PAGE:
Police have the benefit of being able to compel people to talk to them, obtain search warrants, exhume bodies and make arrests, but they also have to prioritize their caseloads.
“For them to really drop everything else or a least put that up on the priority list as a homicide you’ve really got to take them something that’s tangible that they may have an actual chance of a prosecution down the road,” Whitaker says. “It’s not that they’re apathetic about it but they really have to go with the cases where there’s an actual chance of a prosecution.”
In one particular case that Whitaker handled on the insurance side, his company had a policy on a guy who died in a car crash. The guy was a passenger in his girlfriend’s car when it veered into the path of an oncoming semi truck.
Even though the case looked like an accident, Whitaker discovered the couple had been going through a rough breakup and the guy had told his girlfriend’s mother that her daughter might not come home that day.
With this information, the company convinced a jury that the man most likely caused the crash by grabbing hold of the steering wheel and committing a murder-suicide. The crash happened to take place within the two-year contestability window, during which insurance companies can question a life insurance claim for any reason.
Even if the crash had happened after the contestability period, the policy still could’ve been automatically voided if the company could prove the man’s death happened while a felony was being committed.
For more, read “What is a life insurance contestability clause?”
“We were able to show that there was a preponderance in our favor that, even though he was a passenger, that he intentionally caused this wreck because he had made statements to some friends that ‘if I can’t have her nobody will,’ that kind of thing,” Whitaker says. “We went ahead and fought it and we did not wind up paying that claim.”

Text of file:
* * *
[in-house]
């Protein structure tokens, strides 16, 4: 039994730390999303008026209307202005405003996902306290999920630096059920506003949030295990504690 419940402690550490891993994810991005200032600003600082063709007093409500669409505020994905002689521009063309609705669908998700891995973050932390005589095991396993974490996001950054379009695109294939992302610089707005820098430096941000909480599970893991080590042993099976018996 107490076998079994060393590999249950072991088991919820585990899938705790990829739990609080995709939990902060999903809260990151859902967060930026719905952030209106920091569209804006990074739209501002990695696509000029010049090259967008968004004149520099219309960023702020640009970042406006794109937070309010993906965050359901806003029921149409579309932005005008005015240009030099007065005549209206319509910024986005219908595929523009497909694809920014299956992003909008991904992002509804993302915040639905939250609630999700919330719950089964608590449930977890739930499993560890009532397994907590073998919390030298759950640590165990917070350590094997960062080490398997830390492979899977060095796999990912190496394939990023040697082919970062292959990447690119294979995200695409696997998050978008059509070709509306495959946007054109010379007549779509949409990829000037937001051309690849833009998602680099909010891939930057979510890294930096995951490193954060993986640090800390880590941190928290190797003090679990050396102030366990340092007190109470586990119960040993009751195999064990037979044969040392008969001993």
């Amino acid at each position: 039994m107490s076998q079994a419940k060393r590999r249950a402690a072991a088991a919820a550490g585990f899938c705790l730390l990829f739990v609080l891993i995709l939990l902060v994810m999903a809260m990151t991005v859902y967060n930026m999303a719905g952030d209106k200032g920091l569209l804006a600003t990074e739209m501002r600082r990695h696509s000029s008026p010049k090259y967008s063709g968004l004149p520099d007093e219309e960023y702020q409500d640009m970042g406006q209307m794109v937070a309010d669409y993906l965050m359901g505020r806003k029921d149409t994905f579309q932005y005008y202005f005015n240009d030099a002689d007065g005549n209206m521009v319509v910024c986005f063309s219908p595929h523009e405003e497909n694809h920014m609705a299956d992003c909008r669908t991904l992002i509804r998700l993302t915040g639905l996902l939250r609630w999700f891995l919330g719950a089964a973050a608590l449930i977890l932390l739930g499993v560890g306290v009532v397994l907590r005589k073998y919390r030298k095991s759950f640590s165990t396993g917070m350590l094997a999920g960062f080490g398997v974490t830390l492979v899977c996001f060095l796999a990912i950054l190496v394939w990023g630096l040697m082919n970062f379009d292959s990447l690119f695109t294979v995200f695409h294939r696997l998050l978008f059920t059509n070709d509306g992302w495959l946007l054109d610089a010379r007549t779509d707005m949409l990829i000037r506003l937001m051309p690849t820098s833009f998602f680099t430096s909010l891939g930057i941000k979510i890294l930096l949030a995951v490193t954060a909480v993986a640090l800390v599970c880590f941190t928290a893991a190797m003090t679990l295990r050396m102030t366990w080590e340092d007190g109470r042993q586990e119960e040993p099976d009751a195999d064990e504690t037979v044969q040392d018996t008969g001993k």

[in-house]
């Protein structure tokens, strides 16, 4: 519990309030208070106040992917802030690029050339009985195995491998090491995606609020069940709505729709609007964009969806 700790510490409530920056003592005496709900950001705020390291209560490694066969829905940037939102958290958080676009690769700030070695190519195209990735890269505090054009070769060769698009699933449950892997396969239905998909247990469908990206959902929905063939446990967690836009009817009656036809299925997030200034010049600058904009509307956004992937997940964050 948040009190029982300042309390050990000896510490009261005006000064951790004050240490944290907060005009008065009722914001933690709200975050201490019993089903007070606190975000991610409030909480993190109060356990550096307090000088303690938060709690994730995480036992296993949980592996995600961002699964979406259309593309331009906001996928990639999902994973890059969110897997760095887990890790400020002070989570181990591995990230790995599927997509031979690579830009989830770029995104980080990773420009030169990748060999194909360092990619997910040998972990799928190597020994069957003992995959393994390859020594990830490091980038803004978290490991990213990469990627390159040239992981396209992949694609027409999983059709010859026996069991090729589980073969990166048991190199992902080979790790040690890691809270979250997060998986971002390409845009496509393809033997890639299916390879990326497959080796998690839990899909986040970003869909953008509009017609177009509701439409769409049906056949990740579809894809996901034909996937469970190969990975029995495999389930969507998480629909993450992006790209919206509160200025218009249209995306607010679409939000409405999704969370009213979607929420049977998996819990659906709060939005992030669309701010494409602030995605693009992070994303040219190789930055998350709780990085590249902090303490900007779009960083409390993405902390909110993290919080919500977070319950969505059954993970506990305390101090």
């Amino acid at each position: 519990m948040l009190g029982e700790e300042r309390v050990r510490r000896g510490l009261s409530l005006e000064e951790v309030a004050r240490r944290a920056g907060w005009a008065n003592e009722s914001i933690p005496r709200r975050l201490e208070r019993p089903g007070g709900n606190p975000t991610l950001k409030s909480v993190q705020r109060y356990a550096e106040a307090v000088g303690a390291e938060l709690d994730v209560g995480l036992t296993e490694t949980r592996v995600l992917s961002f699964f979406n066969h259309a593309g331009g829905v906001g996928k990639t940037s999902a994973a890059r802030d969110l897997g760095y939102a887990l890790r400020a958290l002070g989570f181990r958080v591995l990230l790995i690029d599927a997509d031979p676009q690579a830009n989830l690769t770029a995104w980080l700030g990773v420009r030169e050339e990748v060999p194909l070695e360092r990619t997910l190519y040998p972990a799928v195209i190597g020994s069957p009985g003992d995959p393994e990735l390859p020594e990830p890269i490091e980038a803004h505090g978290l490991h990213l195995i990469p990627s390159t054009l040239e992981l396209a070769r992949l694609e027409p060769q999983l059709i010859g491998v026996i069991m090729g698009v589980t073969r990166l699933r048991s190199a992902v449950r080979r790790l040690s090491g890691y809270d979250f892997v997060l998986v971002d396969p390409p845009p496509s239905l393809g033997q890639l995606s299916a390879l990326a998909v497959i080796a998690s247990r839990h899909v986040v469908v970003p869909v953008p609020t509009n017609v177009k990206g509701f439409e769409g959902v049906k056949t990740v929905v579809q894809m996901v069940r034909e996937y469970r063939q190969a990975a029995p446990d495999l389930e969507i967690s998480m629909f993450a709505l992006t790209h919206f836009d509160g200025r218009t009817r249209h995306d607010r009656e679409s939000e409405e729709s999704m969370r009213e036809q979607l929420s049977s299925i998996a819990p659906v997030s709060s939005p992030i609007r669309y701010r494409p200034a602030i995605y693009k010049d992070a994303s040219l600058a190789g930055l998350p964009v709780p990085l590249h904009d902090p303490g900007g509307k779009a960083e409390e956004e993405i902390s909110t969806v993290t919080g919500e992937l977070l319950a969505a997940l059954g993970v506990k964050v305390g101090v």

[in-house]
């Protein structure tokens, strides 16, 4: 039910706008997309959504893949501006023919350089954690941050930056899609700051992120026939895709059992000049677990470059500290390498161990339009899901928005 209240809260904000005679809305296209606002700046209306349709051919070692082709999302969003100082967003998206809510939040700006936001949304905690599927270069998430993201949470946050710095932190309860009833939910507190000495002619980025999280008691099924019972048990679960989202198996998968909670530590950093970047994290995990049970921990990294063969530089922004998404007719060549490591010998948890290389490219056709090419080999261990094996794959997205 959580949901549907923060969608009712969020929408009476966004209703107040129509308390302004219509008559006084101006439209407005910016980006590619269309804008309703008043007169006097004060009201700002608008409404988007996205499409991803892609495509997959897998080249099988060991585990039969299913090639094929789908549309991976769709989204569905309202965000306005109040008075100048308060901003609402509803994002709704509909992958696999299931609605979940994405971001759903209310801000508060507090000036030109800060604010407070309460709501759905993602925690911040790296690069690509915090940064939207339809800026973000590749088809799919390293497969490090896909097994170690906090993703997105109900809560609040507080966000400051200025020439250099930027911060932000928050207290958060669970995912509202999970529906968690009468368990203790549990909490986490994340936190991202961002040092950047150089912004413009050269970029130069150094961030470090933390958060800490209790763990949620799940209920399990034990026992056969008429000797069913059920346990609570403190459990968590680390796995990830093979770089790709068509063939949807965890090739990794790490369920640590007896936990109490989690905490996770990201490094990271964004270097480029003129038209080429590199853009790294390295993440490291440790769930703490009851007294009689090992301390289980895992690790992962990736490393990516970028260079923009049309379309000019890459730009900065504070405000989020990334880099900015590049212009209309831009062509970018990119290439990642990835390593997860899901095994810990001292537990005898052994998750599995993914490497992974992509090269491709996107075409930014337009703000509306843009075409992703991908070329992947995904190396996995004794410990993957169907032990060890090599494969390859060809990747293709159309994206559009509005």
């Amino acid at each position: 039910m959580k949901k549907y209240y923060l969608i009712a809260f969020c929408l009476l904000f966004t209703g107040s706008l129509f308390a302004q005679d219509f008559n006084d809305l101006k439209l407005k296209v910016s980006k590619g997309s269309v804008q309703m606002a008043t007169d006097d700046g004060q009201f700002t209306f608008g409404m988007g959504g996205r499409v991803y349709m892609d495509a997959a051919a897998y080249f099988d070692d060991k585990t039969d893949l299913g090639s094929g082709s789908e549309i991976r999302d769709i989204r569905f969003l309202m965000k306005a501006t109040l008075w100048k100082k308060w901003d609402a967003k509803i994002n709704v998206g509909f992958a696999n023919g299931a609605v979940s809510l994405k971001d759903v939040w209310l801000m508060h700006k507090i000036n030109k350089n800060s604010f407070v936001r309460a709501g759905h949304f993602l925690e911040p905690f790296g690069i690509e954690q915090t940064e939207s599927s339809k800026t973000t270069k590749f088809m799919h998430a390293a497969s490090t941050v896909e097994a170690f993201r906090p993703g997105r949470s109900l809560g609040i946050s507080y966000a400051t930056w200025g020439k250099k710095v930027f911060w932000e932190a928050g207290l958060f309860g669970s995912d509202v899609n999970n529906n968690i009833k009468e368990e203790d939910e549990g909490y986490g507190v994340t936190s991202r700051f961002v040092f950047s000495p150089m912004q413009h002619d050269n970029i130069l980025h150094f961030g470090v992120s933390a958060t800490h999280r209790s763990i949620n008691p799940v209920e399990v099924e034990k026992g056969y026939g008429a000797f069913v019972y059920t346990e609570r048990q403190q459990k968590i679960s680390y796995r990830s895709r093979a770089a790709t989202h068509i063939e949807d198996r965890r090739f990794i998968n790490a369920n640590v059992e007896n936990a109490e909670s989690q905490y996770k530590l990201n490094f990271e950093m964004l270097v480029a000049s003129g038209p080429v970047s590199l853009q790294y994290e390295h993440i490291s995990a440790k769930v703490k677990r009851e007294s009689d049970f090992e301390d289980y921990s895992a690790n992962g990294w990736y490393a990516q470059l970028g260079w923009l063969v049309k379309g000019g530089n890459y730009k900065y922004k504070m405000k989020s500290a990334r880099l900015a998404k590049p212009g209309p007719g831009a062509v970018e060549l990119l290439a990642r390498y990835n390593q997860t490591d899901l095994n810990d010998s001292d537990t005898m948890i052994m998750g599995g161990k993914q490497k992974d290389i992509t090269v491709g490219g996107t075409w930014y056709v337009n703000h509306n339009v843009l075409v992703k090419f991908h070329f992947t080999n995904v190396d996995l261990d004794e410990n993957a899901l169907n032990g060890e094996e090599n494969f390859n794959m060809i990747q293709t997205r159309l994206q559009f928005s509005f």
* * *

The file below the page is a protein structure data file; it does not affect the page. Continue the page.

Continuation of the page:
The telltale signs
Every homicide is going to trigger some sort of an inquiry, even if it’s just looking at basic information. Whitaker says investigators look for a number of warning signs for fraud, such as changes to someone’s financial arrangements in the months before their death.
Altering a will, property titles or combining bank accounts can make it easier for a potential murderer to get their hands on a victim’s assets and provides the greatest payout possible—but it also leaves a paper trail for investigators to follow.
“Those people if they’re contemplating doing it, committing a homicide, or at least thinking about it they will do those things because it has to benefit them in some way besides just the life insurance policy,” Whitaker says.
Quiggle says someone who buys a policy close to the death of their spouse or insures them at a level that far exceeds their income or net worth would be viewed suspiciously if the spouse suddenly dies or disappears.
Investigators might also consider the state of a marriage, whether the surviving spouse had an affair and what their mental state was in dealing with the death. Someone who suddenly goes out partying afterwards would certainly raise a few eyebrows.
The problems with ‘No Exam’ life insurance policies
Another potential area for fraud involves insurance policies that don’t require a medical exam, for with these policies a victim might not even know someone had taken out a policy on them. Of course, forging someone’s signature or providing false information on an application can also invalidate a policy.
“One of the telltale signs is whether the policies were taken out without medical exams. If they were too small, if they were too low of a dollar amount to necessitate a medical exam and maybe there were several of those, then that would be a red flag if the spouse died under suspicious circumstances such as being shot,” Quiggle says.
For more, read “The 11 dumbest insurance fraud cases of all-time.”
Although most crimes have a three to seven year statute of limitations, after which charges can no longer be filed, homicides don’t carry an expiration date. Even if a murderer thinks they’ve gotten away with life insurance fraud, over time they’ll typically slip up.